Having spent decades as a banker on Wall Street, Roach confessed that “it as unsettling to engage a hostile crowd whose main complaint is rooted in Occupy Wall Street,” explaining that he attempted to focus on his expertise as an economist, “speaking over hisses.” He explained that all of his “expert” insights on economics “hardly moved this crowd.” Maria from Occupy, Roach wrote, got the last word as she stated, “The aim of Occupy is to think for yourself. We don’t focus on solutions. We want to change the process of finding solutions.” As “the crowd roared its approval,” Roach “made a hasty exit through a secret door in the kitchen and out into the night.” Davos, he wrote, “will never again be the same for me. There can be no retreat in the battle for big ideas.”
In October of 2013, The Economist reported that “from anti-austerity movements to middle-class revolts, in rich countries and in poor, social unrest has been on the rise around the world.” A World Economic Forum report from November 2013 warned of the dangers of a “lost generation” that would “be more prone to populist politics,” and that “we will see an escalation in social unrest.” Over the course of 2013, major financial institutions such as JPMorgan Chase, UBS, HSBC, AXA and others were issuing reports warning of the dangers of social unrest and rebellion. JPMorgan Chase, in its May 2013 report, stated that Europe’s “adjustment” to its new economic order was only “halfway done on average,” warning of major challenges ahead. The report complained about laws hindering the advancement of its agenda, such as “constitutional protection of labor rights… and the right to protest if unwelcome changes are made to the political status quo.”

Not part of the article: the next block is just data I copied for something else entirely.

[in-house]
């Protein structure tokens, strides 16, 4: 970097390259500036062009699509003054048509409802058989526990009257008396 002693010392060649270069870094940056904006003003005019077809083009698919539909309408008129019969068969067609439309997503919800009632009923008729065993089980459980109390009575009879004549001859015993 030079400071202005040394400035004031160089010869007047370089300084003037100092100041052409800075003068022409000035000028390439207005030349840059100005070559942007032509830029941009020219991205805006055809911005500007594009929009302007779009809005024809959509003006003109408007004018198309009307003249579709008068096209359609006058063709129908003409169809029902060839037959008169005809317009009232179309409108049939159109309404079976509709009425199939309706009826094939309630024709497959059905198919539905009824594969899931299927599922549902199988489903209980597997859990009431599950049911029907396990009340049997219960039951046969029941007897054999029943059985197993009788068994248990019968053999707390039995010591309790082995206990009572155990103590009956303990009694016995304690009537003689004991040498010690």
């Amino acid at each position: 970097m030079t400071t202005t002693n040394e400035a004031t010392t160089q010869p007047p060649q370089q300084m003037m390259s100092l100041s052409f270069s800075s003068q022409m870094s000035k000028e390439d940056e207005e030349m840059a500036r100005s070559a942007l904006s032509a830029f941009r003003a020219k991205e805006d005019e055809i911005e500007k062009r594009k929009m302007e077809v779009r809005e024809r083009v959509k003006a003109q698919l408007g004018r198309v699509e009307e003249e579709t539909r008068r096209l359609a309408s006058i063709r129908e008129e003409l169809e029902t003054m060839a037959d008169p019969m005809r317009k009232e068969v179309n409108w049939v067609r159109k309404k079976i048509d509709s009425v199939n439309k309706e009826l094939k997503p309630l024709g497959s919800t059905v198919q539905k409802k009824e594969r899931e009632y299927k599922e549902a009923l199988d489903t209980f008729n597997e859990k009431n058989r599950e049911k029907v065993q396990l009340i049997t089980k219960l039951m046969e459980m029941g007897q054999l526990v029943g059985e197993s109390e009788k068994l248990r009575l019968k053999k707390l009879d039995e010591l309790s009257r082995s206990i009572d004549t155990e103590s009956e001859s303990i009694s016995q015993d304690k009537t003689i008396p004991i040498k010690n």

The 2014 meeting of the World Economic Forum drew more than 40 heads of state, including then-president of Ukraine, Viktor Yanukovich, as well as Mexico’s Enrique Pena Nieto, Japanese Prime Minister Shinzo Abe, British Prime Minister David Cameron, Brazilian Presient Dilma Rousseff, Iranian President Hassan Rouhani, Israeli Prime Minister Benjamin Netanyahu and Nigeria’s Goodluck Jonathan. U.S. Treasury Secretary Jacob Lew and prominent central bankers such as Mario Draghi and Mark Carney also attended alongside IMF Managing Director Christine Lagarde and World Bank president Jim Yong Kim.
As the meeting began, a major report by the World Economic Forum was published, declaring that the “single biggest risk to the world in 2014” was the widening “gap between rich and poor.” Thus, income inequality and “social unrest are the issue[s] most likely to have a big impact on the world economy in the next decade.” The report warned that the world was witnessing the “lost generation” of youth around the world who lack jobs and opportunities, which “could easily boil over into social upheaval,” citing recent examples in Brazil and Thailand.
Brazilian President Dilma Rousseff is due to attend the annual Davos meeting this week. But just prior to that meeting, violent protests erupted in the streets of Brazil in opposition to austerity measures imposed by President Rousseff, recalling “the beginnings of the mass street demonstrations that rocked Brazil in June 2013.” One wonders whether Rousseff will be attending next year’s meeting of the WEF, or whether she will still even be president.
Indeed, the growth and power of the Davos Class has grown with – and spurred – the development of global unrest, protests, resistance movements and revolution. As Davos welcomes the global plutocrats to 2015, no doubt they’ll be reminded of the repercussions of the “market system” as populations around the world remind their leaders of the power of people.
The West Marches East, Part 1: The U.S.-NATO Strategy to Isolate Russia
By: Andrew Gavin Marshall
17 April 2014
Originally posted at The Hampton Institute